We've collaborated with homeowners and students to promote the Irish rent-a-room scheme more commonly known as "digs". Under the existing legislation, Irish homeowners can earn up to a yearly sum of €14,000 in non-taxable income from their spare rooms. But take up remains low because of negative stereotypes on both sides and a complete lack of profile. So, for the last few weeks, UCDSU and TCDSU have canvassed local homeowners and students of their respective institutions for positive testimonials of living in digs. If this scheme doesn't see a rise in take-up despite these efforts, many young people relieved after their Leaving Cert results are going to have their spirits crushed. While available campus accommodation is generally allocated to incoming first years, it's not adequate to house them all. Countrywide funding cuts to colleges and universities have slowed down badly needed development of their student residences and will continue to hinder it until they are reversed.

Room rental pricing trends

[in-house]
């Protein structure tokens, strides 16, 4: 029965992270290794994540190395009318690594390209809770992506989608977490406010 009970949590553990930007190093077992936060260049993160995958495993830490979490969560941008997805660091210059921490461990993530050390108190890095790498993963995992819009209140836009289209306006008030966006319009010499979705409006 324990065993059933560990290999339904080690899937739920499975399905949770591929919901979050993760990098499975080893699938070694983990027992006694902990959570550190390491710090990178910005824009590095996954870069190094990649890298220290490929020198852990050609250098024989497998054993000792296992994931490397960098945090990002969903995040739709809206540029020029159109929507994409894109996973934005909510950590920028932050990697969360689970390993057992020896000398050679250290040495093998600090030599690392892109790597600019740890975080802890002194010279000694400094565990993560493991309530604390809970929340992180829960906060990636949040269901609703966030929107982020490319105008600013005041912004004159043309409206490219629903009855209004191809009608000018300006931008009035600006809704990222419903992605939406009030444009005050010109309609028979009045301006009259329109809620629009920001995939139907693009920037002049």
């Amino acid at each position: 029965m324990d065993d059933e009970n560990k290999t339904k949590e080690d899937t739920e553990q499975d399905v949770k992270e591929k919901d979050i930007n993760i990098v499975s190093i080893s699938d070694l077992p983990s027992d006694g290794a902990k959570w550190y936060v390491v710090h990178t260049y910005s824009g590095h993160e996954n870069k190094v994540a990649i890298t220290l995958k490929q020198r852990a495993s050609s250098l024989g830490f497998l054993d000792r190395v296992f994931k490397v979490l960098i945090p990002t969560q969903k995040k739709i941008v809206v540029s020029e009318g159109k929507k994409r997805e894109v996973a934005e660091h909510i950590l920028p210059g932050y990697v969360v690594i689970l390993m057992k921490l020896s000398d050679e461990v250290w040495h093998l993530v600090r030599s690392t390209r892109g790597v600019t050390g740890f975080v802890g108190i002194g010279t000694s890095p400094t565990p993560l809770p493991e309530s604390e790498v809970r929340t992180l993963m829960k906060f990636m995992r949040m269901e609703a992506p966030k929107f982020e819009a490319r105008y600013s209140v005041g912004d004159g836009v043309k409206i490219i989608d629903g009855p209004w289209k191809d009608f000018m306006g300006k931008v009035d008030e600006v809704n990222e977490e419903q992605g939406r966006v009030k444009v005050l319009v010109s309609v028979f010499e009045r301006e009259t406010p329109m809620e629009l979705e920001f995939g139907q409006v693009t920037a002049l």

Even the recent increase in purpose built student accommodation by private developers won't alleviate pressure for the majority - as, on average in Dublin, students are spending €1,500 more in this type of housing than the average spend for what's available in the general market. In this context, college authorities, students unions and Government need to promote college digs as a priority over the next few weeks to make sure Irish homeowners are informed of how they can contribute to solving this crisis and the cash flow gains to be made. Otherwise many young people coming from outside urban areas - who don't live near a university and can't shoulder the costs of a long, pricey commute - will have to defer their college courses this September.